U.S. officials have made it clear they are not ready to cede control. A incomplete shift of authority--for example, seeming to grant powers to the IGC while leaving coalition forces in actual control of the country--could ultimately hamper the transition to democracy, some experts say. Underlying this dispute is the larger issue of who will exercise power in the new Iraq, Marr says. The IGC is dominated by Iraqi exiles like Chalabi, who beginning in the 1990s led a London-based opposition group, the Iraqi National Congress. "Turning over more power to the governing council now will help increase the power of the outsiders," Marr says.

What’s the status of a new Iraqi constitution?

The IGC has appointed a 25-member constitutional preparatory committee. That committee has about one month to come up with a procedure by which to select delegates to a constitutional convention, Feldman says. The convention--which will likely have between 100 and 150 members--will debate and approve the constitution. Many decisions, however, will probably be made in a central "drafting committee" where the most powerful political leaders will bargain over how to organize the government, Feldman says.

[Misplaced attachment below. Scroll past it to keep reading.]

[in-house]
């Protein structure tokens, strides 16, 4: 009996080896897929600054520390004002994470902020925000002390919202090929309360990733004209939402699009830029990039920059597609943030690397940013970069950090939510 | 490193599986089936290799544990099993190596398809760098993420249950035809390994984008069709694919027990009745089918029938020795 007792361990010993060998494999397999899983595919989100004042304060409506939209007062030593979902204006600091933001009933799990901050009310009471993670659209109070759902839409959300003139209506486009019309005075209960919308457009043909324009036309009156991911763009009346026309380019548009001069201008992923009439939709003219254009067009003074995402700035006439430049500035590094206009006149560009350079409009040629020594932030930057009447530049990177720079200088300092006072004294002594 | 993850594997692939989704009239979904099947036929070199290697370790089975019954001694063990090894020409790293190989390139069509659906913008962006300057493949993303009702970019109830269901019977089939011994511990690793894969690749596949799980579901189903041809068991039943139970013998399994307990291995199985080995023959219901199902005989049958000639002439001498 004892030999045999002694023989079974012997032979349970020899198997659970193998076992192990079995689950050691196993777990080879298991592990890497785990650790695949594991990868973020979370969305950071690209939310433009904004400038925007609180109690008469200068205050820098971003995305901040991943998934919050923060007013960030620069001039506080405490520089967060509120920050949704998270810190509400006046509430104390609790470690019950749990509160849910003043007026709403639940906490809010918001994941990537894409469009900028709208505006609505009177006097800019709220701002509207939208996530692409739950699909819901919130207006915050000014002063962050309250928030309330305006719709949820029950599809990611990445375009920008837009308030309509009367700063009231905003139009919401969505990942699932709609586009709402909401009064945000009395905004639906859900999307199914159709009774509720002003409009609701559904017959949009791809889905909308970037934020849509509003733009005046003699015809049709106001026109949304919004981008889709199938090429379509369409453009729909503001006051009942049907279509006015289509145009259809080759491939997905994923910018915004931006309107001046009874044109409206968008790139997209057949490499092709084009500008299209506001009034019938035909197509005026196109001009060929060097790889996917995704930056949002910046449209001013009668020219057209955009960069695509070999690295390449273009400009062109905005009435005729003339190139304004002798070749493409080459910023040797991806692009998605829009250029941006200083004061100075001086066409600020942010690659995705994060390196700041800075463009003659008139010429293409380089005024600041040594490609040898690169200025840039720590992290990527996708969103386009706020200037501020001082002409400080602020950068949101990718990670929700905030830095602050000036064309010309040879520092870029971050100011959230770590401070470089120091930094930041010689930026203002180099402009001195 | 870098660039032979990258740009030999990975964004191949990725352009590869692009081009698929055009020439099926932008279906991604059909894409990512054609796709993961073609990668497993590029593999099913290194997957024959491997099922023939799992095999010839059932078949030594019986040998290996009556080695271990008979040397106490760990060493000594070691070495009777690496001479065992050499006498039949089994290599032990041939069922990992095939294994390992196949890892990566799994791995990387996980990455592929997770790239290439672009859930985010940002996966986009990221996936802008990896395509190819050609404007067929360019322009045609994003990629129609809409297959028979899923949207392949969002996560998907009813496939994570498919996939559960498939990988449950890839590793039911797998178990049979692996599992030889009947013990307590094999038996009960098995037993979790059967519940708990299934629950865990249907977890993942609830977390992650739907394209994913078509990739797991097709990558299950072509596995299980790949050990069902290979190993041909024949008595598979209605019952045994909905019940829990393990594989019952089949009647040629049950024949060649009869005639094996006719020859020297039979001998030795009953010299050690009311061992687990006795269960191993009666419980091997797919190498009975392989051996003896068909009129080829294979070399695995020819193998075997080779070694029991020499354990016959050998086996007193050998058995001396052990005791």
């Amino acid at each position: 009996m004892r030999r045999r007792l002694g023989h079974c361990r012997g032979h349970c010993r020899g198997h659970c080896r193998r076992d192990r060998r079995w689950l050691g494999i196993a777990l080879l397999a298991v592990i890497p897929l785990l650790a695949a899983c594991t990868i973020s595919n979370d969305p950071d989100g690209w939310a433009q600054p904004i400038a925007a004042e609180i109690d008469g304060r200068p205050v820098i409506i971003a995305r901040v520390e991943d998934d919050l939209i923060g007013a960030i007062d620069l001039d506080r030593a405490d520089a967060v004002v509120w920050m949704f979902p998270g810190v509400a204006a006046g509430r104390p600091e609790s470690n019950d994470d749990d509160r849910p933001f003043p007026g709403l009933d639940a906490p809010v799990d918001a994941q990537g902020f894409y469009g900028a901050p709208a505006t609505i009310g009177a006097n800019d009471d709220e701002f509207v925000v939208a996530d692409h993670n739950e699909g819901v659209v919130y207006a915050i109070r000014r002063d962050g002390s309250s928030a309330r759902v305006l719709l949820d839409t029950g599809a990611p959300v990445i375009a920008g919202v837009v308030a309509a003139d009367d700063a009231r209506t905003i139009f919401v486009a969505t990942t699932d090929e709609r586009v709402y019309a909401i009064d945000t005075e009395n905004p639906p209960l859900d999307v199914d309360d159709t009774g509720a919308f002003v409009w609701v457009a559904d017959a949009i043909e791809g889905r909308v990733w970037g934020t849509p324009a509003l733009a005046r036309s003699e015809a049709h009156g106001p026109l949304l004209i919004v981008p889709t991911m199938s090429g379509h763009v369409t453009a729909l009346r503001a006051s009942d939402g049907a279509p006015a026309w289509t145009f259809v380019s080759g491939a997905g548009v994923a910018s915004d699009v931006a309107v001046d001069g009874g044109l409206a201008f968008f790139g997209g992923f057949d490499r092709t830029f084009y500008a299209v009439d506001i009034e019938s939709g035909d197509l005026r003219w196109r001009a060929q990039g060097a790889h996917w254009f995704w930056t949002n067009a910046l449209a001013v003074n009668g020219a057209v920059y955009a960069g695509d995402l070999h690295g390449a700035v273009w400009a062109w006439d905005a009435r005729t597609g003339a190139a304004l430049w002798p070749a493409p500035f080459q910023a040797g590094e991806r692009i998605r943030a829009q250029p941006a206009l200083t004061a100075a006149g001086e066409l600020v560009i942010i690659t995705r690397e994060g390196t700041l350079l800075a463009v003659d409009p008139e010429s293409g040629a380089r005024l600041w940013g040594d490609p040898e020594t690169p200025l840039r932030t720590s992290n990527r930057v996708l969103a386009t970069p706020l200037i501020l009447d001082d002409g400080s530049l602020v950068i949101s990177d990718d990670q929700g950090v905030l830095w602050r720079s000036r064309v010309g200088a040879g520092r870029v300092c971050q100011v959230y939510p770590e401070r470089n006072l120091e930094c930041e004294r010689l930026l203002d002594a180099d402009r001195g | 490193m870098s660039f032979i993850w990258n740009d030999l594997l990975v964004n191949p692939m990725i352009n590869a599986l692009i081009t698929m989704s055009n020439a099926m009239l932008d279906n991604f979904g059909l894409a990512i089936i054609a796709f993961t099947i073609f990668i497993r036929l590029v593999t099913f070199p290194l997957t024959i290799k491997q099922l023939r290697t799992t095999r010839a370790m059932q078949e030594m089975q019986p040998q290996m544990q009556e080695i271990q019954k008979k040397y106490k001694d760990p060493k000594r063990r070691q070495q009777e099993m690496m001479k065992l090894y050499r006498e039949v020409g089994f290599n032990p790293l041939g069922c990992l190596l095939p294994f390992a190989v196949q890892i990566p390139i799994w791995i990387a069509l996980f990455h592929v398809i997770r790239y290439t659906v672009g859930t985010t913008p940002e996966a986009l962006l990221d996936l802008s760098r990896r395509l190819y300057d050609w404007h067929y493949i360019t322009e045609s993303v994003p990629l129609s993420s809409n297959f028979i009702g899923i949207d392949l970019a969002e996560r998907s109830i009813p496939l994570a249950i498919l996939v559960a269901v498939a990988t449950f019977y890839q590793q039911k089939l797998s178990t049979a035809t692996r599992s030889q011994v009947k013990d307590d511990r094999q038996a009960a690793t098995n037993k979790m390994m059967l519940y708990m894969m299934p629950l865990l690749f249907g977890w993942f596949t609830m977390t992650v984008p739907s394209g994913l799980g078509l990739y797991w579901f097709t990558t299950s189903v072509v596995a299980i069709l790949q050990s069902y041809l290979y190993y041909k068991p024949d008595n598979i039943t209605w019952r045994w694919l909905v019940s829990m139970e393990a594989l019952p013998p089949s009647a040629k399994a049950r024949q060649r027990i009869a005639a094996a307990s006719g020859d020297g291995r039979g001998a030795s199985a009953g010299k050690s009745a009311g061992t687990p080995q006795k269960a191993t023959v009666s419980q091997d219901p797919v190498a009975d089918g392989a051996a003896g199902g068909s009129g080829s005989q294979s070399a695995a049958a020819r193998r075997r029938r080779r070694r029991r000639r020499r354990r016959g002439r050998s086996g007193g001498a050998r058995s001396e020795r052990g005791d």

Who will be invited to the constitutional convention?

Some of the delegates will likely be chosen in a "bottom-up" process from throughout the country, perhaps nominated through existing town councils. Others will likely be appointed in a "top-down" process by members of the IGC, Feldman says.

Why is timing an issue?

Many experts caution that the process risks being seen as widely illegitimate if it is rushed. "It’s all going to be Mickey Mouse--there’s not enough time to do it right. The issues that need to be decided are huge," says Marina S. Ottaway, an expert on nation-building at the Carnegie Endowment for International Peace and a critic of the Bush administration’s Iraq policy. Other experts say that while the deadline is tight, the example of Eastern Europe and other new democracies shows that constitutions can be written on accelerated timetables. "It will be a difficult deadline to meet," Powell acknowledged in an interview with The New York Times, "but we’ve got to get them going."